Nav: Home

Fixation of powder catalysts on electrodes

June 30, 2017

Chemists at Ruhr-Universität Bochum have developed a new method to tightly fix catalyst powders on electrode surfaces. Currently, the high physical stress induced on catalyst films by gas evolving reactions hampers the application of powder based catalysts. The developed technique is potentially interesting for hydrogen production by water electrolysis. A team involving Dr Corina Andronescu, Stefan Barwe and Prof Dr Wolfgang Schuhmann from the Center for Electrochemical Sciences reports on this in the international edition of Angewandte Chemie.

„Catalyst syntheses often aim for nanoparticles in order to achieve a high surface area," Wolfgang Schuhmann explains. However, tight and stable fixation of nanopowders on electrodes still remains challenging. Suitable catalyst binders exist for electrodes employed in acidic media. Such binders are often deployed in alkaline environments because of the lack of suitable alternatives. However, a major drawback of using these binder materials in alkaline electrolytes is that they are intrinsically unstable and electrically insulating, thus essentially impeding the application of many highly active and potentially industrially interesting powder catalysts.

Polymer transfoms into carbon

The team from Bochum proposes a new method for tight powder catalyst fixation on metal surfaces. They utilized a specific organic polymer, namely polybenzoxazine, which transforms to carbon at temperatures around 500 degree Celsius. The polymer was applied together with the powder catalyst on the surface of a nickel electrode and subsequently heated at high temperatures. Upon thermal treatment, the polymer transformed into a carbon matrix embedding the powder catalyst particles.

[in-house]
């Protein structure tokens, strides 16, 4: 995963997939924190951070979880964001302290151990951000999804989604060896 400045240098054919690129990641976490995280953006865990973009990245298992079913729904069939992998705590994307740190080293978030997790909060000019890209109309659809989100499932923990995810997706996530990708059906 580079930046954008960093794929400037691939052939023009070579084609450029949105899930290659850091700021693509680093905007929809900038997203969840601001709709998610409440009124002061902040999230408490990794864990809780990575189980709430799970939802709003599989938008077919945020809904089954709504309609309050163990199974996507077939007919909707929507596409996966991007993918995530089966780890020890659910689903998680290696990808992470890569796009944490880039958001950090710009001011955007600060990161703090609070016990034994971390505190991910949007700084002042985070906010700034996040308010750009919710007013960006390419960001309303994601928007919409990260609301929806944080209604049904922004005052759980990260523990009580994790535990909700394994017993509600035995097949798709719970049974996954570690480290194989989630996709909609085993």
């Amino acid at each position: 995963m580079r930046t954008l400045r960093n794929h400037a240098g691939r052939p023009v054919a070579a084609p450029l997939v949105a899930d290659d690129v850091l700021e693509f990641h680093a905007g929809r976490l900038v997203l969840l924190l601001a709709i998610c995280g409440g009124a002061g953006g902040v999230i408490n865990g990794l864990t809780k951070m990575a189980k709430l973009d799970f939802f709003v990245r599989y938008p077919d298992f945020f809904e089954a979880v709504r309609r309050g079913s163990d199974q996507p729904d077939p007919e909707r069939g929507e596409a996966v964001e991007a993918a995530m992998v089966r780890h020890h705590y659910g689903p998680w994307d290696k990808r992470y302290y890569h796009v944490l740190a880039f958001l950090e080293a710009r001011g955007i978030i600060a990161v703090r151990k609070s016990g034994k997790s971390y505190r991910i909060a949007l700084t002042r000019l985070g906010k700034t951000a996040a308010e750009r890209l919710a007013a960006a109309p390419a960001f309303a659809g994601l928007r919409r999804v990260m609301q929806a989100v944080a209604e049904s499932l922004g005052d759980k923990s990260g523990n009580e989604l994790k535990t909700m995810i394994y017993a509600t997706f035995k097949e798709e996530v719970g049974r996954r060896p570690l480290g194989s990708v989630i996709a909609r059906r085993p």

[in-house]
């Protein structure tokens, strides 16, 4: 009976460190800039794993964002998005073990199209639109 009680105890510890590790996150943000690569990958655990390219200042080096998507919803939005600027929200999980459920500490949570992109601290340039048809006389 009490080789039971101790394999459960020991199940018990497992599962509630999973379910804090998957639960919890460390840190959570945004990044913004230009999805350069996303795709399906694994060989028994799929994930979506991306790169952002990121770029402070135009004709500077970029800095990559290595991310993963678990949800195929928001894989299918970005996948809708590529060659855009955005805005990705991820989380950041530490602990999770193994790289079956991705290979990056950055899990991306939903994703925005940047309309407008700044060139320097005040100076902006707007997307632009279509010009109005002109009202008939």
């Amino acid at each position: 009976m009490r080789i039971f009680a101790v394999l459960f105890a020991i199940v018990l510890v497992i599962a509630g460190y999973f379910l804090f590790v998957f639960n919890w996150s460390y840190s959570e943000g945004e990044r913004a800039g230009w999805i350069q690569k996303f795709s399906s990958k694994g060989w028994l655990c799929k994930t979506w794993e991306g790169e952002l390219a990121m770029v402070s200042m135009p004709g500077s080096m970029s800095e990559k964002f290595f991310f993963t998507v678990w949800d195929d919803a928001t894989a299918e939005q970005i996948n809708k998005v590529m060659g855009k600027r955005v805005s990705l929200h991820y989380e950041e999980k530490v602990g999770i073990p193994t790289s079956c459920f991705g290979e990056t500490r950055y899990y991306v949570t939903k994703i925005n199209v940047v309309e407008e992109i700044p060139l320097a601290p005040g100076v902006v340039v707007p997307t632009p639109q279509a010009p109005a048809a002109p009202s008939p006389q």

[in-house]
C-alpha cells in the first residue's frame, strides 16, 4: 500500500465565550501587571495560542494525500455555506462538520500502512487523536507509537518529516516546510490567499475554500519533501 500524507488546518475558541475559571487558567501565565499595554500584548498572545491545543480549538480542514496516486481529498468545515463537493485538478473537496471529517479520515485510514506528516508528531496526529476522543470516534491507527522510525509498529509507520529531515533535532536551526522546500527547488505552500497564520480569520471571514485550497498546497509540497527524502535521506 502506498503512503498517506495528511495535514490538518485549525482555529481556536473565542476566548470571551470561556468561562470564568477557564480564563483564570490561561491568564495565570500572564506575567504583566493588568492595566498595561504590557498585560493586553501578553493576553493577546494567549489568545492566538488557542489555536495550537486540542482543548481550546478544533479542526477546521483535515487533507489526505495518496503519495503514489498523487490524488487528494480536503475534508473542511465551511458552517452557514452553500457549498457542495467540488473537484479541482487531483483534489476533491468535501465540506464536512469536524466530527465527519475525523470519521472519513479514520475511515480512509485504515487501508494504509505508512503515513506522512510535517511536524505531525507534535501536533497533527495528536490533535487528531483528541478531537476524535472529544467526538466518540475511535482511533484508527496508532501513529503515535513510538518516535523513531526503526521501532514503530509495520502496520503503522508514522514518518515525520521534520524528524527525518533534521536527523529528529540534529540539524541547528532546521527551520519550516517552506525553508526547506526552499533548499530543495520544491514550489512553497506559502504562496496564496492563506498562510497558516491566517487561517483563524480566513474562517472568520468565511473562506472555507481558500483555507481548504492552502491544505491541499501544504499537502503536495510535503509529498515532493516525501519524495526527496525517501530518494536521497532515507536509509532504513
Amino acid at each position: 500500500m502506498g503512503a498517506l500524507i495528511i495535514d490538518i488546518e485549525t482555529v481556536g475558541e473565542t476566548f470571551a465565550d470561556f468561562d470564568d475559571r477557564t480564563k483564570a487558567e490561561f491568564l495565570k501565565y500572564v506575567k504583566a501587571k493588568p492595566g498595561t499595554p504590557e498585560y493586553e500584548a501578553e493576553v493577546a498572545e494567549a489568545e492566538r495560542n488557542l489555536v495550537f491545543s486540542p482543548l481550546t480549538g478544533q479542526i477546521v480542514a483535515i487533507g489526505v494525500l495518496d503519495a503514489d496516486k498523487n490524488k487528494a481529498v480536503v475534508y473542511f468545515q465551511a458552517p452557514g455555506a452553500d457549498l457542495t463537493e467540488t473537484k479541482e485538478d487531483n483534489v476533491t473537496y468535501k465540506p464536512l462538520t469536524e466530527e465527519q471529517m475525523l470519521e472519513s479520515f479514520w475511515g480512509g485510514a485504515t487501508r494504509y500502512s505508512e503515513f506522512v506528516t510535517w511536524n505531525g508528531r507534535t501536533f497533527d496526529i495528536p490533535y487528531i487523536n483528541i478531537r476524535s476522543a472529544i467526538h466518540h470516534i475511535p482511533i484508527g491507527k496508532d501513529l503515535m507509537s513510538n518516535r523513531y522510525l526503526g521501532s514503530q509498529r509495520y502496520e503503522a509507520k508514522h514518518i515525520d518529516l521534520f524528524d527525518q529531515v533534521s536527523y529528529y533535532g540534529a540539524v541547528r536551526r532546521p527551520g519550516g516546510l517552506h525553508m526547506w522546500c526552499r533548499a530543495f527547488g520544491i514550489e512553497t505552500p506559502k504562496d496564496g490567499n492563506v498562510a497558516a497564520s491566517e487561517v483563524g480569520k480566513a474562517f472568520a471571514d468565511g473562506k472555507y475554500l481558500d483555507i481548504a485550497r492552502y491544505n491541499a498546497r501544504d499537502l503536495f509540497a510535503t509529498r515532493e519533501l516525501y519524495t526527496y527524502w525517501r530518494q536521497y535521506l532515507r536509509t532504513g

The distinctiveness was the choice of the used polymer. Polybenzoxazines are highly thermal stable and exhibit near-zero shrinkage at higher temperatures. In the absence of oxygen, they carbonize giving high residual char.

Easy to produce

„We expect that the presented method might also be applicable at an industrial scale, although this is yet to be validated. However, the necessary procedures are already well established," Schuhmann says. In principle, it is the same technique as painting the door of a car. „A mixture of catalyst and polymer could be sprayed on an electrode surface, which is then transferred into an oven," the scientist illustrates. The team at the Center for Electrochemical Sciences already tested this at the laboratory scale.